Standing near one of the X-ray scattering instruments, Kevin Yager holds a collection of samples, including a self-assembling polymer film. Photo courtesy of BNL

By Daniel Dunaief

Throw a batch of LEGOs in a closed container and shake it up. When the lid is opened, the LEGOs will likely be spread out randomly across the container, with pieces facing different directions. Chances are few, if any, of the pieces will stick together. Attaching strong magnets to those pieces could change the result, with some of the LEGOs binding together. On a much smaller scale and with pieces made from other parts, this is what researchers who study the world of self-assembled materials do.

Scientists at the Center for Functional Nanomaterials and at the National Synchrotron Light Source II at Brookhaven National Laboratory experiment with small parts that will come together in particular ways based on their energy landscapes through a process called self-assembly.

Every so often, however, a combination of steps will alter the pathway through the energy landscape, causing molecules to end up in a different final configuration. For many scientists, these so-called nonequilibrium states are a nuisance.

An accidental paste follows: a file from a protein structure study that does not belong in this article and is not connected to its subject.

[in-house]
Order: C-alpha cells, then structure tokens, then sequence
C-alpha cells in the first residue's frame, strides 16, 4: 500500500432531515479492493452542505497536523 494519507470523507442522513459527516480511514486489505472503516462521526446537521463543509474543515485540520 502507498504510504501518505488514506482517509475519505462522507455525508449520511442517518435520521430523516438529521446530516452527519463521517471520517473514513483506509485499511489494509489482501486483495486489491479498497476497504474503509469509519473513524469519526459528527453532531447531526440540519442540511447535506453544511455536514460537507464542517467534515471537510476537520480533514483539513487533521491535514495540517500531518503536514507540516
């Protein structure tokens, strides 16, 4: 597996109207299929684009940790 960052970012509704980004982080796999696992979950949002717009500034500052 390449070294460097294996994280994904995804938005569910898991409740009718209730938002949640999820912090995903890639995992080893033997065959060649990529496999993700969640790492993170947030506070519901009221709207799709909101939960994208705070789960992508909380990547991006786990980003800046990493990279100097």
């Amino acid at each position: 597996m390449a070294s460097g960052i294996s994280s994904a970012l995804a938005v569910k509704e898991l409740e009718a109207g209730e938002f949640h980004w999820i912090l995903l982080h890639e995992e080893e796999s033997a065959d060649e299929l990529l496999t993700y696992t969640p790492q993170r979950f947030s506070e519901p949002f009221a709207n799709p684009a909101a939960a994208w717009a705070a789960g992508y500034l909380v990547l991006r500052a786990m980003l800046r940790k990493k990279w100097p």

Above, Kevin Yager listens to sonified data. When data is sonified, it is translated into sound. Photo by Margaret Schedel

For Kevin Yager, they are an opportunity. A group leader at the CFN who works closely with the NSLS-II, the McGill University-educated Yager wants to understand how the order of these steps can change the final self-assembled product. “In the energy landscape, you have these peaks and valleys and you can take advantage of that to move into a particular state you want,” Yager said. “The high level goal is that, if we understand the fundamentals well enough, we can have a set of design rules for any structure we can dream up.”